CFO Sink called for the Treasury’s investment analysis after meeting with senior executives from Wall Street investment firms and witnessing rating agencies down-grading several mortgage-backed securities previously rated as high as AAA.

“As the manager of the state Treasury with $24 billion in investments, I want to ensure we are safeguarding the taxpayers’ money,” said CFO Sink, who oversees of the Department of Financial Services. “During the past two weeks, we’ve examined every subprime-related investment and concluded the risk to the state’s Treasury investments is minimal.”  CONTINUED
 
  CFO SINK: AROUND THE STATE

Greater Largo Library Foundation President and long-time friend Lynn Pippenger, where the Largo Chamber forum was held.
 

Largo library volunteer Jean Mowbray greets the CFO.

Tasting new  products at the Publix plant.

Former Rep. Allan Bense and CFO Sink in discussion at Enterprise Florida roundtable in Cape Canaveral.
   

Addressing the Largo/Mid-Pinellas Chamber forum,
CFO Sink urges fiscal caution in 2008.

   

CFO Sink talks to the Lakeland Chamber of Commerce, with Maureen Shaw, at left, past president of the chamber.

   
A visit and tour of the Publix Dairy Plant in Lakeland.

FLORIDA CHANNEL DISCUSSION FEATURES CFO

Public television stations across the state will air Beth Switzer's Florida Face to Face interview with guest CFO Alex Sink about a variety of issues of interest to Floridians. Please check the following schedule for the station and time in your area.



 

 

17,497 MORE CHILDREN INSURED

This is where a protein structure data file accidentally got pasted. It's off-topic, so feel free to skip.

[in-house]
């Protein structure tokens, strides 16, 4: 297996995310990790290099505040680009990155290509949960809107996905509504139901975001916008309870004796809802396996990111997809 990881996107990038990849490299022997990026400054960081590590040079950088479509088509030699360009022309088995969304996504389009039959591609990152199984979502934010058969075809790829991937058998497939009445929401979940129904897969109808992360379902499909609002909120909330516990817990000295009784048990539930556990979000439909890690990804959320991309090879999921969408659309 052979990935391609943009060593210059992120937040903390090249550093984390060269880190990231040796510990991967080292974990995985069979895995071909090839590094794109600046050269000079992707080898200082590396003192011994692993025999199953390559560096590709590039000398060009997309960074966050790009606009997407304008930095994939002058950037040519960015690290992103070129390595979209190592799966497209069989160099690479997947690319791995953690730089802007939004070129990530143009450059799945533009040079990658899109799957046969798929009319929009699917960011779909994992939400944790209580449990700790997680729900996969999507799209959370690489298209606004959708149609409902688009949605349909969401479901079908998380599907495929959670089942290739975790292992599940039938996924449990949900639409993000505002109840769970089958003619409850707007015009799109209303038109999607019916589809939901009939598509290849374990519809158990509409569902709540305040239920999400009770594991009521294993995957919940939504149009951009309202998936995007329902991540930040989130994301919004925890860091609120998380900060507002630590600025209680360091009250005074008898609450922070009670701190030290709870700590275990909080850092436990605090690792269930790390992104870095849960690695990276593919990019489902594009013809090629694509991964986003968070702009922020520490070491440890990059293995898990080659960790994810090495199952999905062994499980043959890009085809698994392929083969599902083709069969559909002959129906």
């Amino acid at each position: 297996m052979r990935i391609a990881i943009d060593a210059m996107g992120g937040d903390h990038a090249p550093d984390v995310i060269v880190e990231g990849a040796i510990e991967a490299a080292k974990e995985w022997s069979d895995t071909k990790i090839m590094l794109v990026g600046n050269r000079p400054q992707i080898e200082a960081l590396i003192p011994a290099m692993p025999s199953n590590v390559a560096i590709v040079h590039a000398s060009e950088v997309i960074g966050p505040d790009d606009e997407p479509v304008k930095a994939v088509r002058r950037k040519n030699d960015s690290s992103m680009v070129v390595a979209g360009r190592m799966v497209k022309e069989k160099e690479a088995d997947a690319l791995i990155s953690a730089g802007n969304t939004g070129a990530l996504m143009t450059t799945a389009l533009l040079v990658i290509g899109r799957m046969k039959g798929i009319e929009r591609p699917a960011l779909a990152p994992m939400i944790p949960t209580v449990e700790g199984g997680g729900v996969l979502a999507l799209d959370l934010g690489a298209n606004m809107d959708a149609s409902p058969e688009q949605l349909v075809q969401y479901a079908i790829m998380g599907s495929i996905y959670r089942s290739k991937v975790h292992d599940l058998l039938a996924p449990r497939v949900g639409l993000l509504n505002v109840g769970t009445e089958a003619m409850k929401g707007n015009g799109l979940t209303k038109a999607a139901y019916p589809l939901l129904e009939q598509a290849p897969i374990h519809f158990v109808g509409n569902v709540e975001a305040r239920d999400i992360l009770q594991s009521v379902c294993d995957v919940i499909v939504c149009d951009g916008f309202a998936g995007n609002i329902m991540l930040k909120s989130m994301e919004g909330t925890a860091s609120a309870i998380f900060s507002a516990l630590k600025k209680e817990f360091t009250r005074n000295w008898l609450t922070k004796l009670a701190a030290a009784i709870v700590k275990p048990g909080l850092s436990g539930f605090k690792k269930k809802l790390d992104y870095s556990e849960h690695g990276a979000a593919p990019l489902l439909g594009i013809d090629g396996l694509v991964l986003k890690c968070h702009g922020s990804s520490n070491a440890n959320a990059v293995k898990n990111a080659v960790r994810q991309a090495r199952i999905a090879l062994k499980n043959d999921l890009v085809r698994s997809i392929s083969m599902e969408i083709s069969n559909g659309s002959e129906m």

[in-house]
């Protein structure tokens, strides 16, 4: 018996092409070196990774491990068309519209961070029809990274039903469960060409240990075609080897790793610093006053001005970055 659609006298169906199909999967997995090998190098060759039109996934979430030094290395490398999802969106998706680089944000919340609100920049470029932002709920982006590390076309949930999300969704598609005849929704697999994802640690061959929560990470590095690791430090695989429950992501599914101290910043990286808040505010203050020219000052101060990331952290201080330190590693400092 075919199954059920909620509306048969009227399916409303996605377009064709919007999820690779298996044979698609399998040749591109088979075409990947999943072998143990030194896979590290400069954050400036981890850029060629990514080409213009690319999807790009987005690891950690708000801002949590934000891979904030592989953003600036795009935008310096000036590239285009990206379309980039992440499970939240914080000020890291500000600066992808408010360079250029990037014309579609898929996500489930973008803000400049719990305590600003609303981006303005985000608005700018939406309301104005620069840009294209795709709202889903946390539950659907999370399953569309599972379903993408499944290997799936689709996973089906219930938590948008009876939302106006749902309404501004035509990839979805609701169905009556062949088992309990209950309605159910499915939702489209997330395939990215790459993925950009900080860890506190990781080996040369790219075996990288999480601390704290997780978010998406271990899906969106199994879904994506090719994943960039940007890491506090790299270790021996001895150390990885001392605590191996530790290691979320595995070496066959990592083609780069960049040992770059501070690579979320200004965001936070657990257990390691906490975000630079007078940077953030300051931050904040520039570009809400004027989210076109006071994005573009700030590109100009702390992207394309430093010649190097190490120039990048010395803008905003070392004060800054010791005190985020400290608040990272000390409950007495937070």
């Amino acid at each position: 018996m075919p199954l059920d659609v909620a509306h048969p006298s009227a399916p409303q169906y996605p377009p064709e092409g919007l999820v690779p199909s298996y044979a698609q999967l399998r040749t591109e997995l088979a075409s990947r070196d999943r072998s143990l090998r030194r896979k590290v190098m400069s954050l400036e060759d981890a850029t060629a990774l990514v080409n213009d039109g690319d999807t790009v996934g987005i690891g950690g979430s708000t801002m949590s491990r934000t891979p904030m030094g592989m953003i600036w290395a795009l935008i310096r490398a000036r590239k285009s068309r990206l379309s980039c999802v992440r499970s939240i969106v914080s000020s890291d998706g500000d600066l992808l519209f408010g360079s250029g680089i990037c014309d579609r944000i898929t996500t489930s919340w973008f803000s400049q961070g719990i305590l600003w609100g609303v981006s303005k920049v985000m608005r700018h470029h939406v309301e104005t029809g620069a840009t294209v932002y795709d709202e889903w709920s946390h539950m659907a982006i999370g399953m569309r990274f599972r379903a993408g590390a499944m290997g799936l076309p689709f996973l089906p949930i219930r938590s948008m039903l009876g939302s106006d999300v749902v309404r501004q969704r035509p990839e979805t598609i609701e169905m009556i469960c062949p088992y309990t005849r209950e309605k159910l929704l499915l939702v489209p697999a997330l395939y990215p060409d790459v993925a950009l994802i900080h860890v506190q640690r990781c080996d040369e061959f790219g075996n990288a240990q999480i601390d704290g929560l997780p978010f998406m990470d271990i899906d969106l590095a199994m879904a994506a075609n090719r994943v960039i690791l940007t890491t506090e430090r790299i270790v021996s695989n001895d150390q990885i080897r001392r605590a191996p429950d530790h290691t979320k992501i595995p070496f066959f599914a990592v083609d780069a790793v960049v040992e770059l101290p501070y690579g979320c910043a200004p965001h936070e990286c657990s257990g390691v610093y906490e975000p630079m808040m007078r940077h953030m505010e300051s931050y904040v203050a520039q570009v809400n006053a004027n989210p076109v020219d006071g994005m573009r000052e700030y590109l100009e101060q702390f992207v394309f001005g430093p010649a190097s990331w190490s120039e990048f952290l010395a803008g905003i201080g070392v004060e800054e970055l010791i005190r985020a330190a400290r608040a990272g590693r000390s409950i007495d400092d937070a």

State agency-backed campaign boosts KidCare enrollment
during the month of October

The ongoing community campaign to reach families with uninsured children is working to boost enrollment in Florida KidCare. During the month of October, 17,497 more children were covered. Florida KidCare currently serves nearly 1.4 million children, of which 1.1 million are Medicaid customers and more than 255,000 are enrolled in MediKids, Children’s Medical Services or Healthy Kids. Children enrolled in these programs receive regular doctor visits, dental check-ups and immunizations at little to no cost.

“The significant increase in enrollment shows that a sustained statewide outreach effort is important and necessary to get more kids insured through KidCare,” said Florida Chief Financial Officer Alex Sink, who chairs the Healthy Kids board. “This is a vital program, and we are going to continue our grassroots approach to promoting KidCare and helping families enroll in the program. Our goal is to get as many uninsured children into the program as possible.”  CONTINUED
 


 
 
 
 
 
 

RETIRED FIREFIGHTERS TOUR FLORIDA STATE FIRE COLLEGE CAMPUS